Industrial Demand and Development in the Philadelphia region


Larry Bergen, Colliers International

Metro Philadelphia’s industrial market saw strong demand, developer confidence and declining vacancy rates in 2015. Asking rents averaged $4.43 per square foot for the region, a 4 percent increase from 2014. The overall vacancy has decreased to 7.7 percent as demand kept pace with 5.7 million square feet of completed spec development. The only submarket that is posting greater than 10 percent vacancy is New Castle County, Delaware; however, New Castle’s vacancy rate was trending downward at the end of 2015.

We continue to see healthy demand for industrial space in 2016. There could be some impact from global uncertainties, but these will be offset by continued on-shoring of manufacturing requirements and last-mile delivery expansion.

Companies seeking between 25,000 to 80,000 square feet have seen limited availability in most submarkets, particularly for purchase. Due to strong demand and reduced availability for modern, net-leased, single-tenant buildings, some investors must consider lesser-quality assets and/or secondary locations.

Sale prices and rents have increased. It is not unusual for modern bulk facilities with long-term leases in place to trade in the $90-per-square-foot range. In one recent deal, a private investor paid more than $78 per square foot for the leaseback transaction of an 85-year-old manufacturing building. Asking rents increased in all submarkets. Free rent has decreased and the spread between asking and signing rents has narrowed. Annual rent escalations have been trending upward. For instance, 2.5 to 3 percent escalations have become more prevalent. Land prices are also increasing. In the inner-ring suburban Philadelphia counties, the $125,000-per-acre price threshold has steadily risen.
Approximately 9.4 million square feet of spec development is set for delivery in the first two quarters of 2016. There may be a temporary oversupply of bulk warehouse space until demand catches up. More than 6 million square feet of the spec supply will be added to the Lehigh Valley and Southern I-81/I-83 markets where vacancy rates are in the 5 to 6 percent range.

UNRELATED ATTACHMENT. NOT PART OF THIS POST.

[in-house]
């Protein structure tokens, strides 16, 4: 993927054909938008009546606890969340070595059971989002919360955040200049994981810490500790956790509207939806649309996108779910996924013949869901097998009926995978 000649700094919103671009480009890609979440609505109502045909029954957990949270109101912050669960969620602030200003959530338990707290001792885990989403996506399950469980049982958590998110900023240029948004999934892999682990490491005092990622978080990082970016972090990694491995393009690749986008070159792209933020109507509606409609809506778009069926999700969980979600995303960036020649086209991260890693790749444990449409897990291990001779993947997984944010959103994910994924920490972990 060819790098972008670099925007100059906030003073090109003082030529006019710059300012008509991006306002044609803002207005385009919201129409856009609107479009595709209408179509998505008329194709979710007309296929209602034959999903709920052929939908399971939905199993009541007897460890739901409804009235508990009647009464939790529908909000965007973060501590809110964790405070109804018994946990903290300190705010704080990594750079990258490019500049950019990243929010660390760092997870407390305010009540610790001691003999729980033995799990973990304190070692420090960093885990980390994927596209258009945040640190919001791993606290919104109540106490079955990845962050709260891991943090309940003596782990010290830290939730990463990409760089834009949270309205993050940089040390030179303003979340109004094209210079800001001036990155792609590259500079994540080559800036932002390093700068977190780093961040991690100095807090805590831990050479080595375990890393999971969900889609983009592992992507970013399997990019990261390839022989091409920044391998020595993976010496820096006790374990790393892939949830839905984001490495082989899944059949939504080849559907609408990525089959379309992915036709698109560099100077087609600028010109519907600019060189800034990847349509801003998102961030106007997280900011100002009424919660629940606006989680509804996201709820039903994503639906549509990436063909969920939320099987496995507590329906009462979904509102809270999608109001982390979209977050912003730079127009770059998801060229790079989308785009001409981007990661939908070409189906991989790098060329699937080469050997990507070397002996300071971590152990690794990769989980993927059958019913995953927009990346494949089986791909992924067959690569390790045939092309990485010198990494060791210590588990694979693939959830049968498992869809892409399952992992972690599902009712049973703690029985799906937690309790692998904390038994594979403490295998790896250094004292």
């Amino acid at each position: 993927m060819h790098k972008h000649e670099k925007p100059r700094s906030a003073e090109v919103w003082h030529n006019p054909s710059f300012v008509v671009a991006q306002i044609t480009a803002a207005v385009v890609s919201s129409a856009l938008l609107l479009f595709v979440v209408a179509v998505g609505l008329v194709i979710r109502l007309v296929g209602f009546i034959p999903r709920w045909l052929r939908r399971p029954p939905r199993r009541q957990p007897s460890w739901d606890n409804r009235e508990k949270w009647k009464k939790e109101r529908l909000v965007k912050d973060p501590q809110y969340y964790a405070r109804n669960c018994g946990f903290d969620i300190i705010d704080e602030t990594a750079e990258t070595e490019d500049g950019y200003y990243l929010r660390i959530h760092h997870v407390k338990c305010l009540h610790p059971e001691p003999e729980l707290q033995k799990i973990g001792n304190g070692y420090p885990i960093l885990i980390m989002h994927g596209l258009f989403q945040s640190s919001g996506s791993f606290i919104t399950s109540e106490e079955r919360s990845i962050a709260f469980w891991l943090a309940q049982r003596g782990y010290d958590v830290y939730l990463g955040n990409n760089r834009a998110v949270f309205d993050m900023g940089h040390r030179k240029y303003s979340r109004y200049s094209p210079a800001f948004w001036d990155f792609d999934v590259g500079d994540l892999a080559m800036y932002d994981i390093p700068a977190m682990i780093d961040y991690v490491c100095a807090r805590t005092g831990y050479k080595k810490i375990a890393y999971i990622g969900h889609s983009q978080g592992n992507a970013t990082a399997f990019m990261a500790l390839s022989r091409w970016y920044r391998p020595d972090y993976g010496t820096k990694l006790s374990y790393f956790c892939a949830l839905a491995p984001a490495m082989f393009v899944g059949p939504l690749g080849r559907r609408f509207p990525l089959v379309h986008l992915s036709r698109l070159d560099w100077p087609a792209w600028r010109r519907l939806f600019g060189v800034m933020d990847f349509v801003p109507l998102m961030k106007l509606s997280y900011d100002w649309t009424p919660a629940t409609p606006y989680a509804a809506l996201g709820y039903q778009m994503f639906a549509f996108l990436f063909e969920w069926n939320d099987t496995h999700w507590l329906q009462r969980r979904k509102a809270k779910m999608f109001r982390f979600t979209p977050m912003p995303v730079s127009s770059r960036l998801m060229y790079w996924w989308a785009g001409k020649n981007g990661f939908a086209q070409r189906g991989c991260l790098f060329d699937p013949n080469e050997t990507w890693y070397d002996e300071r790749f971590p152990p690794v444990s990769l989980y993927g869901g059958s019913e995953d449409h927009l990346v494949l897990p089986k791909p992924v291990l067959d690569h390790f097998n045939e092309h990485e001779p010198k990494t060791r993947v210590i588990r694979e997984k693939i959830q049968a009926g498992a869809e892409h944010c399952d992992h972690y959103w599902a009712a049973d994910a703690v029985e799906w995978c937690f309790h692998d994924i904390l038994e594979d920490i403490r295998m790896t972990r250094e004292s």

Multiple build-to-suit projects will come on line in early 2016, including buildings for WW Grainger and H&M in Burlington County, New Jersey.

Southern New Jersey has begun to see more activity from Central and North Jersey companies as those warehouse markets have tightened. Third-party logistics companies, food and e-commerce sectors have been very active. Last-mile delivery requirements have been increasing and are likely to be more prevalent in 2016. This includes companies like FedEx expanding package deliveries, as well as smaller companies such as pre-packaged meal providers. We expect to see more of the last-mile delivery companies looking at areas near interchanges of the Pennsylvania and New Jersey turnpikes within close proximity to population centers.

Liberty Property Trust, First Industrial, Duke Realty, Hillwood Properties, Exeter, USAA, MPRT and Dermody Properties are some of the most active developers. Duke, Cabot Properties and Gramercy Property Trust have been expanding their regional holdings, and private equity investors, such as Circle Industrial, have been entering the market. In addition, there were multiple mega-deals for investment fund portfolios changed that the ownership landscape in 2015, such as an affiliate of Global Logistics Properties acquiring Industrial Income Trust.

— By Larry Bergen, Senior Vice President, Principal | Philadelphia, Colliers International. This article originally appeared in the January/February 2016 issue of Northeast Real Estate Business magazine.

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